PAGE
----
At an airport salad bar in Rome recently, I filled a plate with leaves.
It was a basic cafeteria salad bar, one that, in the States, would probably be dominated by a large bin of iceberg lettuce laced with carrot shavings. But instead of lettuce, the leaves were chopped escarole and radicchio. Dressed with oil and vinegar, they were crisp and watery. And they were bitter, a taste I have been coming to appreciate.
The Italians are ahead of the curve when it comes to eating chicory, the family of bitter-leafed plants that also includes endive and dandelion. At various stores and markets on my trip, I picked up several seed packets of different chicories, like the stately, thick-stemmed Catalogna that looks like a dandelion on steroids, or the Rossa di Treviso, a leafy radicchio shaped more like romaine than the typical tight radicchio head. These and several other equally interesting varieties would become the basis, when I returned home, of the chicory project.
The chicory project, which also includes Italian chicories ordered from GourmetSeed.com, is now fully underway at an area farm. We are investigating which varieties do well in our climate, while playing with different ways of serving it that might appeal to the locals.
This last part is kind of a tall order, as we are programmed to reject bitterness from an early age. Newborns will scowl at the taste, and for good reason: most toxic substances are bitter. Our default status is to avoid bitter flavors until we learn otherwise. Like, say, when we learn about beer, or mixed drinks that contain bitters. Or coffee. Or chocolate. Or something charred on the grill.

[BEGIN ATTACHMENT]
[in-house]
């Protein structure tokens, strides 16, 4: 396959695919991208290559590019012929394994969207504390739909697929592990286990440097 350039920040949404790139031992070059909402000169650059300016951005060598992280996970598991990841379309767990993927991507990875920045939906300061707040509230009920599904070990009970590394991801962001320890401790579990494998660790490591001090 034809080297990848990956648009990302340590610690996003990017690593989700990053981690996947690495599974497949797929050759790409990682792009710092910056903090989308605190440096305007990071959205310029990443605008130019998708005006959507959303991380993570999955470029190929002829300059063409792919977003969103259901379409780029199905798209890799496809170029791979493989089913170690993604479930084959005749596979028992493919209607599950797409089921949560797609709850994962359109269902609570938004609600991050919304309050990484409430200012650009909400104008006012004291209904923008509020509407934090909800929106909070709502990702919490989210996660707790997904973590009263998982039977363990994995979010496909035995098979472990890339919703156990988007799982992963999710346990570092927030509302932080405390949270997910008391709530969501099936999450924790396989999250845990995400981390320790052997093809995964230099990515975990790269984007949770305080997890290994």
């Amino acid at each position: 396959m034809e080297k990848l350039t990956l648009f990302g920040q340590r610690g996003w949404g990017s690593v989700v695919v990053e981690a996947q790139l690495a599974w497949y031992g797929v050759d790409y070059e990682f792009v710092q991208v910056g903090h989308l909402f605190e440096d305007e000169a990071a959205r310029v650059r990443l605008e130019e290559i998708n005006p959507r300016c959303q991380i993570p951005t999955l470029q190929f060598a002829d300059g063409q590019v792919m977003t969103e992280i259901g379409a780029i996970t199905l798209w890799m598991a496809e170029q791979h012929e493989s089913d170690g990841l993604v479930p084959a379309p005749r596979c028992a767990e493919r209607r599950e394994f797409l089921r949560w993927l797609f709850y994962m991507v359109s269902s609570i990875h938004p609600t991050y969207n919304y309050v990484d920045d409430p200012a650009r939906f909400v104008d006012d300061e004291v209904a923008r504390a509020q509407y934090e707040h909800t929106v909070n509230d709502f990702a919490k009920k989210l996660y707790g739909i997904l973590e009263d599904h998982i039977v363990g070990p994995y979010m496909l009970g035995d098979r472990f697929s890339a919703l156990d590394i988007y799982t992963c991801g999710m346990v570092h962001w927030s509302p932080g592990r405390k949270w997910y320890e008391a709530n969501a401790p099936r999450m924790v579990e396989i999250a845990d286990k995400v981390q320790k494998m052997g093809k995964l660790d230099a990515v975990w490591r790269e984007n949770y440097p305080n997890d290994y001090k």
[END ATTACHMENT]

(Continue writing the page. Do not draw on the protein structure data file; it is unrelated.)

The American palate is catching on to the dark flavor of bitter. Dark chocolate is increasingly popular. Dark-roasted coffee is all the rage. But how dark is too dark? We all have our own comfort zone. I personally think dark-roasted coffee tastes burnt, and so I always order the lightest roast. Similarly, I don’t like my food blackened on the grill.
Many bitter flavors from plants come from the presence of glucosinolates, and other plant defense compounds, that are toxic to insects and worms and other hungry critters. But at the levels we humans consume, these molecules are not dangerous, and are showing promise in actually preventing a variety of diseases. The bitter leaves tend to be stacked with other nutrients as well, like folate, and various antioxidants, along with readily accessible forms of minerals.
The best way to deal with these and other bitter foods is to embrace them, head on, and celebrate them for what they are. There are all kinds of interesting recipes out there for braised radicchio, wilted escarole, endive torte and others varieties. Enthusiasts of cooked chicory praise how it mellows the flavor and how it adds to sauces.
But after adapting my palate to the crisp texture of the raw stuff, I have no interest in soggy chicory. And I don’t want to mellow the flavor anyway, because I’m into bitter. I’ve acquired the taste, and I can go there by myself without training wheels. I’m a chicory grownup.